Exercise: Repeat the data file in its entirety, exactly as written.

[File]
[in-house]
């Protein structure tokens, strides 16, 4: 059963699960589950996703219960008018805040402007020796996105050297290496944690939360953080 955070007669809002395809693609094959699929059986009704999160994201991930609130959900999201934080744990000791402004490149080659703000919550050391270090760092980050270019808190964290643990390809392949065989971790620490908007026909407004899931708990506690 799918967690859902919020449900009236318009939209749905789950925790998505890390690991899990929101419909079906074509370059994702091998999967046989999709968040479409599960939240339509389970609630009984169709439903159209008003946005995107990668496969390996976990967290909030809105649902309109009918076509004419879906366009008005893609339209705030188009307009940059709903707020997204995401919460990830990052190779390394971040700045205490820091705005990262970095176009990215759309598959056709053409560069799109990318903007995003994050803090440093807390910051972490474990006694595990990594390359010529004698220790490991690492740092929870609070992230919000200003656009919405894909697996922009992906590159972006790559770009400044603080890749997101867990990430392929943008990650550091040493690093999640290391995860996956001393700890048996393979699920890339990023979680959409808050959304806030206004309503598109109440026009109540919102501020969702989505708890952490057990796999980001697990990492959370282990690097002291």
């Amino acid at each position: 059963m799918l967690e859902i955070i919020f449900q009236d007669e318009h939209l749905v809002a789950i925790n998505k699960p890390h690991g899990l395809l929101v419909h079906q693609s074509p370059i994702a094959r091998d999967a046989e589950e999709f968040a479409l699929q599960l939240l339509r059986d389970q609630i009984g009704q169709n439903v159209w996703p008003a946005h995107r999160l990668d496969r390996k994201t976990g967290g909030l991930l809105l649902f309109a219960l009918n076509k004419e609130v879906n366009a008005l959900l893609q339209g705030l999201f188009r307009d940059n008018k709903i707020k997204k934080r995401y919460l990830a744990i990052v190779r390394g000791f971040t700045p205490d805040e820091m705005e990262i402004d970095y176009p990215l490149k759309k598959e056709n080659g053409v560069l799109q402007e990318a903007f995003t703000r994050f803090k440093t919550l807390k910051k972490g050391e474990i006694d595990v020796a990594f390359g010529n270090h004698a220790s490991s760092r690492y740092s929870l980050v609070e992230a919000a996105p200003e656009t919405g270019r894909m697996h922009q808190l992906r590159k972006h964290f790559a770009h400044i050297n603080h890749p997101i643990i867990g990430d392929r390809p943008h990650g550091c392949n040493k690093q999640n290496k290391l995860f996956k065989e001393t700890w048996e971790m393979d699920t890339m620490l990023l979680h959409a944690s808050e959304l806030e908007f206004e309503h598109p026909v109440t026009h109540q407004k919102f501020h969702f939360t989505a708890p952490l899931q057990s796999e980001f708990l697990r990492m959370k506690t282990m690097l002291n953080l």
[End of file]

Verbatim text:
[in-house]
């Protein structure tokens, strides 16, 4: 059963699960589950996703219960008018805040402007020796996105050297290496944690939360953080 955070007669809002395809693609094959699929059986009704999160994201991930609130959900999201934080744990000791402004490149080659703000919550050391270090760092980050270019808190964290643990390809392949065989971790620490908007026909407004899931708990506690 799918967690859902919020449900009236318009939209749905789950925790998505890390690991899990929101419909079906074509370059994702091998999967046989999709968040479409599960939240339509389970609630009984169709439903159209008003946005995107990668496969390996976990967290909030809105649902309109009918076509004419879906366009008005893609339209705030188009307009940059709903707020997204995401919460990830990052190779390394971040700045205490820091705005990262970095176009990215759309598959056709053409560069799109990318903007995003994050803090440093807390910051972490474990006694595990990594390359010529004698220790490991690492740092929870609070992230919000200003656009919405894909697996922009992906590159972006790559770009400044603080890749997101867990990430392929943008990650550091040493690093999640290391995860996956001393700890048996393979699920890339990023979680959409808050959304806030206004309503598109109440026009109540919102501020969702989505708890952490057990796999980001697990990492959370282990690097002291």
């Amino acid at each position: 059963m799918l967690e859902i955070i919020f449900q009236d007669e318009h939209l749905v809002a789950i925790n998505k699960p890390h690991g899990l395809l929101v419909h079906q693609s074509p370059i994702a094959r091998d999967a046989e589950e999709f968040a479409l699929q599960l939240l339509r059986d389970q609630i009984g009704q169709n439903v159209w996703p008003a946005h995107r999160l990668d496969r390996k994201t976990g967290g909030l991930l809105l649902f309109a219960l009918n076509k004419e609130v879906n366009a008005l959900l893609q339209g705030l999201f188009r307009d940059n008018k709903i707020k997204k934080r995401y919460l990830a744990i990052v190779r390394g000791f971040t700045p205490d805040e820091m705005e990262i402004d970095y176009p990215l490149k759309k598959e056709n080659g053409v560069l799109q402007e990318a903007f995003t703000r994050f803090k440093t919550l807390k910051k972490g050391e474990i006694d595990v020796a990594f390359g010529n270090h004698a220790s490991s760092r690492y740092s929870l980050v609070e992230a919000a996105p200003e656009t919405g270019r894909m697996h922009q808190l992906r590159k972006h964290f790559a770009h400044i050297n603080h890749p997101i643990i867990g990430d392929r390809p943008h990650g550091c392949n040493k690093q999640n290496k290391l995860f996956k065989e001393t700890w048996e971790m393979d699920t890339m620490l990023l979680h959409a944690s808050e959304l806030e908007f206004e309503h598109p026909v109440t026009h109540q407004k919102f501020h969702f939360t989505a708890p952490l899931q057990s796999e980001f708990l697990r990492m959370k506690t282990m690097l002291n953080l």